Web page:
It’s often easiest to talk about Kafka with other engineers by starting with “It’s like a queue…”. That may be a good starting point, but I find that to be a disservice to what makes Kafka unique. I won’t go into a detailed description of Kafka here, but it differs from a queue in some very meaningful ways (almost all based on its chosen primitive, that of a database log).
Topic indexing & retention
Kafka is an ordered and indexed (by offset) log of data. Unlike a queue which doesn’t provide the ability to traverse the timeline of events, Kafka lets you traverse its message history by index. It may not be apparent at first blush, but this lets you develop a whole new class of applications.
Consider the case when you configure your Kafka topic to retain messages for some X period of time. Any new application that comes online can start processing from the oldest retained message, meaning they have a pre-determined way to read in X amount of history and bringing their state up to par with other components in the system. Also, more generally, this is a really convenient way to bootstrap new systems. With a traditional queue once a message has been delivered to its currently configured listeners, that message disappears.
Additionally, Kafka itself can manage the last delivered offset per consuming system. This relieves consuming applications from the burden of having to know from which point to start consuming (new apps start at the beginning, existing apps start at their last index) and provides a very clean error recovery mechanism.
By exposing the mechanics of an ordered and indexed log, Kafka provides a level of application flexibility not possible with a simple queue.
Kafka not only exposes a flexible retention property, it also introduces the concept of log compaction. All messages in Kafka have a key. Compaction specifies that only the most recent value for a key is kept. So what exactly does this provide us?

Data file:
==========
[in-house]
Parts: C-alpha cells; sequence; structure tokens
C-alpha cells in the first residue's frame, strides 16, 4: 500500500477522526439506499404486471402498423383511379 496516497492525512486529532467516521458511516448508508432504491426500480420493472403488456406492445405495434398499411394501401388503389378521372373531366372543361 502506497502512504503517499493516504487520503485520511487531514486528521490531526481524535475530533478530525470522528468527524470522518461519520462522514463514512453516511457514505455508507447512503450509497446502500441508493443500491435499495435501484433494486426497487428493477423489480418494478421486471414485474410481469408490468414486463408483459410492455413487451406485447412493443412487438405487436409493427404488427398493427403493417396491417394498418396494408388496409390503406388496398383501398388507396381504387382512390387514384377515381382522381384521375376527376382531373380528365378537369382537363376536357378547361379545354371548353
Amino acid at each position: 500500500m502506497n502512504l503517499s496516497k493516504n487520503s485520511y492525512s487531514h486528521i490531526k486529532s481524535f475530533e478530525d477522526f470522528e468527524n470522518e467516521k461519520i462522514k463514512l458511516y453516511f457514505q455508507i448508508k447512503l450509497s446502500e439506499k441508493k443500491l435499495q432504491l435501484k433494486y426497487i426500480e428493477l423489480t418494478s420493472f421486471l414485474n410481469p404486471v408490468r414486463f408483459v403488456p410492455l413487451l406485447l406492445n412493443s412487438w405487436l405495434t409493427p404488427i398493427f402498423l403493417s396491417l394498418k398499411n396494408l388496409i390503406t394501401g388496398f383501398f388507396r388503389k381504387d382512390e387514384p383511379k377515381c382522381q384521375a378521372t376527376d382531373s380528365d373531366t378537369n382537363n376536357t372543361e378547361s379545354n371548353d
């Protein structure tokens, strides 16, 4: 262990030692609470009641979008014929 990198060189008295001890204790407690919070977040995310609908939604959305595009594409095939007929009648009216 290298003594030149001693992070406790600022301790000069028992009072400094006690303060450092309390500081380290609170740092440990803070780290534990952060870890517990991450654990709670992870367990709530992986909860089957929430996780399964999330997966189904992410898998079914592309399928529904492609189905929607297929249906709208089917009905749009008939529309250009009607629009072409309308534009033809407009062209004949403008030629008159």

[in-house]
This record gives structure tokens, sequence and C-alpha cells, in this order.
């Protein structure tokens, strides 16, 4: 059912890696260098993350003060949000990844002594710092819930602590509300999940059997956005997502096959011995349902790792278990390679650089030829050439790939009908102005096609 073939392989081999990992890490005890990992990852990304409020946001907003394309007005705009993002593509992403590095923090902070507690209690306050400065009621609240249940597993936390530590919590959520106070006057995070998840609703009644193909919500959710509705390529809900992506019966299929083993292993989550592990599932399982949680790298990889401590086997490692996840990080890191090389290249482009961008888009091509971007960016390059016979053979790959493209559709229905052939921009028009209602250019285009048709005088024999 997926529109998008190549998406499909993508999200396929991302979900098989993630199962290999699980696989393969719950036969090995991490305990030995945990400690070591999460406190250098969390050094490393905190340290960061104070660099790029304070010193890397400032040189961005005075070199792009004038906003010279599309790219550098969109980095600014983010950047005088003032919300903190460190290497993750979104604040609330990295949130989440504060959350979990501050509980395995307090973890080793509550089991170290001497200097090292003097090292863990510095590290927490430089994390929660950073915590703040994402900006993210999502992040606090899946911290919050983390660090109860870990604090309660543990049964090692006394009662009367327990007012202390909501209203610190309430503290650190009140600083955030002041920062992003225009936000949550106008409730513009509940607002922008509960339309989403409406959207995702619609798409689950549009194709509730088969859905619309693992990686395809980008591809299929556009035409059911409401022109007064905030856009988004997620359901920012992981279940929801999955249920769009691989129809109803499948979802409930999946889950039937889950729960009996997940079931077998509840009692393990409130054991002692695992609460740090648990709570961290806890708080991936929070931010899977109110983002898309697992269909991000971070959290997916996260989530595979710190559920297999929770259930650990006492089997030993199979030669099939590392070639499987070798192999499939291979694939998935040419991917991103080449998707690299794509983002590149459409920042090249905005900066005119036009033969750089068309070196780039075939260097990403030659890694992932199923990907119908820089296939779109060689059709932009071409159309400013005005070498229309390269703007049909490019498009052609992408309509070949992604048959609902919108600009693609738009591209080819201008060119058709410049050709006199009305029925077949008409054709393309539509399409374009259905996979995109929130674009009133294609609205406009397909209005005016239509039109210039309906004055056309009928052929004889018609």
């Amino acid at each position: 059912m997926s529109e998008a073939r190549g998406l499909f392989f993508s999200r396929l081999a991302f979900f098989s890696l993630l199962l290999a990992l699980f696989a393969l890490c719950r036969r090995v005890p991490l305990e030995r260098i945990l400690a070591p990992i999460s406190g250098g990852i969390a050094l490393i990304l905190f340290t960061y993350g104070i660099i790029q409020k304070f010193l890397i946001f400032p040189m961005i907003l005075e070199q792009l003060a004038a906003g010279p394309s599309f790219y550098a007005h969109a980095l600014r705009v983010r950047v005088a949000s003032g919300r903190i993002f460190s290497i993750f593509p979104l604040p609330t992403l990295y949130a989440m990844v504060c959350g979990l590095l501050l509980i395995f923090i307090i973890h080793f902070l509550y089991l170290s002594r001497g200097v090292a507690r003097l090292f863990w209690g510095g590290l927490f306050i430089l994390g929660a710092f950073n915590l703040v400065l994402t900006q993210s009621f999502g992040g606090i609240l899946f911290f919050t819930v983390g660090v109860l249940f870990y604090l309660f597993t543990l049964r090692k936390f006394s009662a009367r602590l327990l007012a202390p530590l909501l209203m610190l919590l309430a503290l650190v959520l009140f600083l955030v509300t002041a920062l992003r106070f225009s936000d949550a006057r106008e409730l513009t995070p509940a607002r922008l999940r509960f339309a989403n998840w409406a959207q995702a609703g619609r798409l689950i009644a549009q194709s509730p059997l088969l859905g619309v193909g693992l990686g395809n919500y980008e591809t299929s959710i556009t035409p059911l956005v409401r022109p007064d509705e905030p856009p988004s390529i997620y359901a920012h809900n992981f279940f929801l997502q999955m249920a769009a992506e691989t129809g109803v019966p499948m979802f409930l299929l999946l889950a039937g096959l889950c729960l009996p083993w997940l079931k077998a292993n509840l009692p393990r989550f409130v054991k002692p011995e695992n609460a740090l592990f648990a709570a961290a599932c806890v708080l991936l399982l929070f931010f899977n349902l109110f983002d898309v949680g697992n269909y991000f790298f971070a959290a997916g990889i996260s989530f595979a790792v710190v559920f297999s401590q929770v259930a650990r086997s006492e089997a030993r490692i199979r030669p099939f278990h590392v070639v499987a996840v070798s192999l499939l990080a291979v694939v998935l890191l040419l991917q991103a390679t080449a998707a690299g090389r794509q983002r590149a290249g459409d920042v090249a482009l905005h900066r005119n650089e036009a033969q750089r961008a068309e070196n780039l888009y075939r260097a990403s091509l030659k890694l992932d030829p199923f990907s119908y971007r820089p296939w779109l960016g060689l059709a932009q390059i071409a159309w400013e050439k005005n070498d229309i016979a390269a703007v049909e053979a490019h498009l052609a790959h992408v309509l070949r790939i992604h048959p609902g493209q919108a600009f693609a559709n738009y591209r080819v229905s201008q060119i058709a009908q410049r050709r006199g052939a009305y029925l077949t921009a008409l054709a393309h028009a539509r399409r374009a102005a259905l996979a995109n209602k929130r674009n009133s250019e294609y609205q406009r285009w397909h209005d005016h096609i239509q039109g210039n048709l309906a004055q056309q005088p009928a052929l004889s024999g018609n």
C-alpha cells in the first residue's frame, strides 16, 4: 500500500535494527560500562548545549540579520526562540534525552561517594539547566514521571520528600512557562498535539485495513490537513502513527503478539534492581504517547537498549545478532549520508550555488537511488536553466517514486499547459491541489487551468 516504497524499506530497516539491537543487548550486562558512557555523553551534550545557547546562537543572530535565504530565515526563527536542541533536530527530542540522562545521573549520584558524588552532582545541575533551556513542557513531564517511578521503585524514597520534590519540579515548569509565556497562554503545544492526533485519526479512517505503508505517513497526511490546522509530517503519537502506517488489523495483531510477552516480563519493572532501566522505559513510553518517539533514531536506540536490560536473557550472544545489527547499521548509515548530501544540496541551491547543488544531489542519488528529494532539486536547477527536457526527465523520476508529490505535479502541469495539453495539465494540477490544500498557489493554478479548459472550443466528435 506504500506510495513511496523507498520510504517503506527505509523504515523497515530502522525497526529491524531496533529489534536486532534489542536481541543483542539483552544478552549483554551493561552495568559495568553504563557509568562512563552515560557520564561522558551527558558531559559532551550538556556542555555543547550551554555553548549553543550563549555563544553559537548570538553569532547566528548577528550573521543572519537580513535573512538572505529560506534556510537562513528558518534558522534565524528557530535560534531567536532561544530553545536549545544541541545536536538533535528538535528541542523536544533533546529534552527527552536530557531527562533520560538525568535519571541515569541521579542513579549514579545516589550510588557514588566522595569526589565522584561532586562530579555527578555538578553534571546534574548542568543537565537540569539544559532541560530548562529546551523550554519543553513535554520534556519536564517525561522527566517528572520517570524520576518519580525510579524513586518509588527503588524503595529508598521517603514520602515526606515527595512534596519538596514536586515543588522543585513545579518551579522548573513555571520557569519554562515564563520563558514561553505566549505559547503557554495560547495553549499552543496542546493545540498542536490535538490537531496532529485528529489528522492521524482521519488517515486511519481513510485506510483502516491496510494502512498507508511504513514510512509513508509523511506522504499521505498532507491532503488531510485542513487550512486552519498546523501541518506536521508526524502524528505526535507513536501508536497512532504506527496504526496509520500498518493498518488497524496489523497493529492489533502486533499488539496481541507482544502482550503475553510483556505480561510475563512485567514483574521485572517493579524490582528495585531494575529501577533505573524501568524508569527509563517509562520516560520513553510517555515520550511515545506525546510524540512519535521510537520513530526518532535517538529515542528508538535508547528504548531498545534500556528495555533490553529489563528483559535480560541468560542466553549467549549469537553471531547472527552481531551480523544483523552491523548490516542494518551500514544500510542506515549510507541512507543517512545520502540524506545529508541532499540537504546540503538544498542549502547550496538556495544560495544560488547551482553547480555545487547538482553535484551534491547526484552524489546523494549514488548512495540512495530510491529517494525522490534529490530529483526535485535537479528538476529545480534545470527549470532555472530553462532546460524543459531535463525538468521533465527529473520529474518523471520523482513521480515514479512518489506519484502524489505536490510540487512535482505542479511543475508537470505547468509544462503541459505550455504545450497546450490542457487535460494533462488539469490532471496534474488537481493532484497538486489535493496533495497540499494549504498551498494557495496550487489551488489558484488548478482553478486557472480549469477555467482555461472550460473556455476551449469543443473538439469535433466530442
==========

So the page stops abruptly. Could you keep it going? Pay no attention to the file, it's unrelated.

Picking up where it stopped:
This is where the more database-like properties of Kafka come into play. By efficiently storing a large amount of key-based data, and being able to efficiently advance through it, we now have something akin to a distributed index. Multiple consuming systems can process through a single optimized view of all their relevant data. This is an important use case for Spreedly since our primary datastore is a Riak distributed database which doesn’t provide efficient record-iteration functionality. Even if you’re not using a distributed store yourself, having the native ability to automatically compact some dataset is a useful primitive to have available.
This is a less a direct comparison to something Kafka provides vs. traditional message queues, but is worth calling out. Kafka provides an incredible level of operational flexibility. Multiple topics can be configured on the same Kafka instance, each with their own distinct retention, compaction, security, partitioning, access, and replication settings. You can really pack a lot of very specific topic usage onto the same Kafka instance. This is a great quality, since once you have a Kafka instance provisioned, you can slice and dice to the needs of each class of application.
Kafka is a unique tool. It solves for many common system design problems, while also enabling whole new use-cases, and it does so in an exceptionally performant and resilient fashion. Although we have only just begun our use of Kafka, we’ve already learned a ton about its capabilities and how to structure Kafka producing and consuming systems. In true Spreedly fashion, however, expect to see us evolve our position as we become more experienced with operating and using Kafka to power our next generation of systems. We already have a few more posts in the queue about the details of our new architecture as well as some useful patterns we’ve discovered when creating such systems.
If you’re intrigued by Kafka, please make the time to thoroughly read and digest the canonical Kafka introduction post – The Log: What every software engineer should know about real-time data’s unifying abstraction. It further explains what makes Kafka unique, and the underlying log primitive that shapes so much about Kafka’s function.
If you want to follow along in our Kafka journey, stay tuned for the next post in the “Kafka at Spreedly” series by following our Engineering Twitter account or by subscribing to our feed (up there, at the top of the page).